321. The importance of principles and norms is easily underestimated; but in the decades since the United Nations was created, the spreading acceptance of new norms has profoundly affected the lives of many millions of people. War was once a normal instrument of statecraft; it is now universally proscribed, except in very specific circumstances. Democracy, once challenged by authoritarianism in various guises, has not only prevailed in much of the world, but is now generally seen as the most legitimate and desirable form of government. The protection of fundamental human rights, once considered the province of sovereign states alone, is now a universal concern transcending both governments and borders.
322. The United Nations conferences of the 1990s were sometimes marked by discord, but they have played a central role in forging normative consensus and spelling out practical solutions on the great issues of the day. Nowhere else has it been possible for the international community as a whole to sketch out responses to the dawning challenge of globalization on which all, or almost all, could agree. Indeed, it is on those responses that this report seeks to build.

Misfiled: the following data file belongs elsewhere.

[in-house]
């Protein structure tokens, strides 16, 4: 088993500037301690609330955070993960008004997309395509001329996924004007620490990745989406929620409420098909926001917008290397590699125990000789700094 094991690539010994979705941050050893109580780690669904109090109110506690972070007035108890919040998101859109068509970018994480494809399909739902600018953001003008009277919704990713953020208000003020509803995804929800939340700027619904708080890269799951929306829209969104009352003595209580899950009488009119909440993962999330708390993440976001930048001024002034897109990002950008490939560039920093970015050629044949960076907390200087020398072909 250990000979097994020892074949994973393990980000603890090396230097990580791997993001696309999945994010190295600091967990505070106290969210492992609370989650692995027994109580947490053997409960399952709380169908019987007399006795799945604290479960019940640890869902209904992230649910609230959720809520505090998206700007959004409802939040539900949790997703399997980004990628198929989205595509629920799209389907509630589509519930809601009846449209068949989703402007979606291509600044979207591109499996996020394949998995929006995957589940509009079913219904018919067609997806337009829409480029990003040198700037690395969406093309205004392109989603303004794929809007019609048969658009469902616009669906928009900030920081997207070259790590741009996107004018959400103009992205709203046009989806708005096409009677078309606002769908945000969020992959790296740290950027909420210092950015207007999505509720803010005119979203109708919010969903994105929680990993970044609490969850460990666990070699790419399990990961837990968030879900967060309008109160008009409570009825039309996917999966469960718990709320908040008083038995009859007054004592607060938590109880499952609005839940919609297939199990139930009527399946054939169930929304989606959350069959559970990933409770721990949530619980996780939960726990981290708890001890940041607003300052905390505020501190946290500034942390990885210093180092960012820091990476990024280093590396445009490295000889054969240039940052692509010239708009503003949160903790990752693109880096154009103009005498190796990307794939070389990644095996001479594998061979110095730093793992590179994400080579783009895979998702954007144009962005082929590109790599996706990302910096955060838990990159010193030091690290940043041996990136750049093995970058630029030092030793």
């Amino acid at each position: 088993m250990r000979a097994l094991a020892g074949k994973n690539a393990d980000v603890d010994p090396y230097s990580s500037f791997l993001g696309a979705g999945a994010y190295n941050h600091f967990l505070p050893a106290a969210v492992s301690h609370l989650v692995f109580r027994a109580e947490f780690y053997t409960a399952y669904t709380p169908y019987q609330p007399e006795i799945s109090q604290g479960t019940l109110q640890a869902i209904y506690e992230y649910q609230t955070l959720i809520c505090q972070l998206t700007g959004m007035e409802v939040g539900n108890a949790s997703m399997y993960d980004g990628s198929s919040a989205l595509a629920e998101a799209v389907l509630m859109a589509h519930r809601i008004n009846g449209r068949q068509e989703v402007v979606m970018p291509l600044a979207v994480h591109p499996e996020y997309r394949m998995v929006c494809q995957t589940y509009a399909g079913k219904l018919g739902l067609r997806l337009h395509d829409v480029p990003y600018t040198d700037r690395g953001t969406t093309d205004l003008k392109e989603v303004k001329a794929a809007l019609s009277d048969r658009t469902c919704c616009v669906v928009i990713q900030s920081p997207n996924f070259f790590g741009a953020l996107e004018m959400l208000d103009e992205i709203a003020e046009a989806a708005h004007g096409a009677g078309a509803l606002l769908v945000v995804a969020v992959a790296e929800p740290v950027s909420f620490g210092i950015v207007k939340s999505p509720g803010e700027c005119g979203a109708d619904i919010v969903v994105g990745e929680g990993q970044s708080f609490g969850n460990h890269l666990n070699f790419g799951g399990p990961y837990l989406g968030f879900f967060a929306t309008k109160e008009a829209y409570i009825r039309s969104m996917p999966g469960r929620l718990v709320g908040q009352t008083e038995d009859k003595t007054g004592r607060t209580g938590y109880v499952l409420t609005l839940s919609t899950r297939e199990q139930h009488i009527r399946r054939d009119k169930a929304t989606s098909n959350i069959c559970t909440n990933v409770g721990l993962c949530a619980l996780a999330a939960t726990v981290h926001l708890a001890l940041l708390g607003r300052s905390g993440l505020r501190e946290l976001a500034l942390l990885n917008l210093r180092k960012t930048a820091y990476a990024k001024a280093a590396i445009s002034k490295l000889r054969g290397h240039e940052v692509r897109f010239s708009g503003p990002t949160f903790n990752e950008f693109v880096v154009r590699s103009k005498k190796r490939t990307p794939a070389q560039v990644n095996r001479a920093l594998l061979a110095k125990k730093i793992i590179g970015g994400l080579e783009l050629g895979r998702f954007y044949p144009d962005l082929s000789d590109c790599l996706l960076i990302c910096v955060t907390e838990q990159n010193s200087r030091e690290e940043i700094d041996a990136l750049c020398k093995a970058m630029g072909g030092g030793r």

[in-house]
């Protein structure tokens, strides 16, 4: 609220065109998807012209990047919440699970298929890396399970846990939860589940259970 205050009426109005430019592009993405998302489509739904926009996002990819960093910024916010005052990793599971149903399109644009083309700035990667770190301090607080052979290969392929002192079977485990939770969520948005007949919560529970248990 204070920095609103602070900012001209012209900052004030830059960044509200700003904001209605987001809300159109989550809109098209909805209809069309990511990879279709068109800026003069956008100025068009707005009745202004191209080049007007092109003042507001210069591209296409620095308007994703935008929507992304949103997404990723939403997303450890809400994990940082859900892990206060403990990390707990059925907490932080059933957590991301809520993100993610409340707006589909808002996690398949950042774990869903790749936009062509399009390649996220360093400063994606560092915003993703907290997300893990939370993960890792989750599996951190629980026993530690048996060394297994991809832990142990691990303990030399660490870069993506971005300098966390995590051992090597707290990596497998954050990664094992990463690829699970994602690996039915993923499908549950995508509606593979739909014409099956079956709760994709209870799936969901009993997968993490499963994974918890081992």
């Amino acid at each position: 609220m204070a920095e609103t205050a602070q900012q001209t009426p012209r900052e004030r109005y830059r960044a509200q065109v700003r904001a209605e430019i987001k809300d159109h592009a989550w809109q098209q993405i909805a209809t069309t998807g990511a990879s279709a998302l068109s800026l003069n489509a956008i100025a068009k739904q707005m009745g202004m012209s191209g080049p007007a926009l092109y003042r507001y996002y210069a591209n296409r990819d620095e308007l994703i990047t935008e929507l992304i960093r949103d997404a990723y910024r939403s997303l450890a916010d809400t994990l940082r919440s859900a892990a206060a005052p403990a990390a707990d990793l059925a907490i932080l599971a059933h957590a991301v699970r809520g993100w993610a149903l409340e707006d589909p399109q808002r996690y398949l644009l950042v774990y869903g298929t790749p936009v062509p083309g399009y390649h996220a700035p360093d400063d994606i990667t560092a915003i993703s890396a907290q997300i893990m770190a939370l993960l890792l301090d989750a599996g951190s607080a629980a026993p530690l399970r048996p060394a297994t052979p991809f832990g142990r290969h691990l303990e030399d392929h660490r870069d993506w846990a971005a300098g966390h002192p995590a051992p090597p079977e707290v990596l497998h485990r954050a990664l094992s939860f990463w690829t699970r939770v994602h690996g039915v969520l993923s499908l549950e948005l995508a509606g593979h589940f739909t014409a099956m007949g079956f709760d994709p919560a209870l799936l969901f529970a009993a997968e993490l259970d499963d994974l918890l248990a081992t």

323. More recently we have seen an upsurge of transnational single-issue campaigns to strengthen norms and build legal regimes, leading for instance to the convention banning landmines or to last year's agreement on enhanced debt relief for the most heavily indebted poor countries. These campaigns, often conducted in concert with the United Nations, have helped to raise - and alter - the consciousness of the international community and to change the behaviour of states on many critical global issues.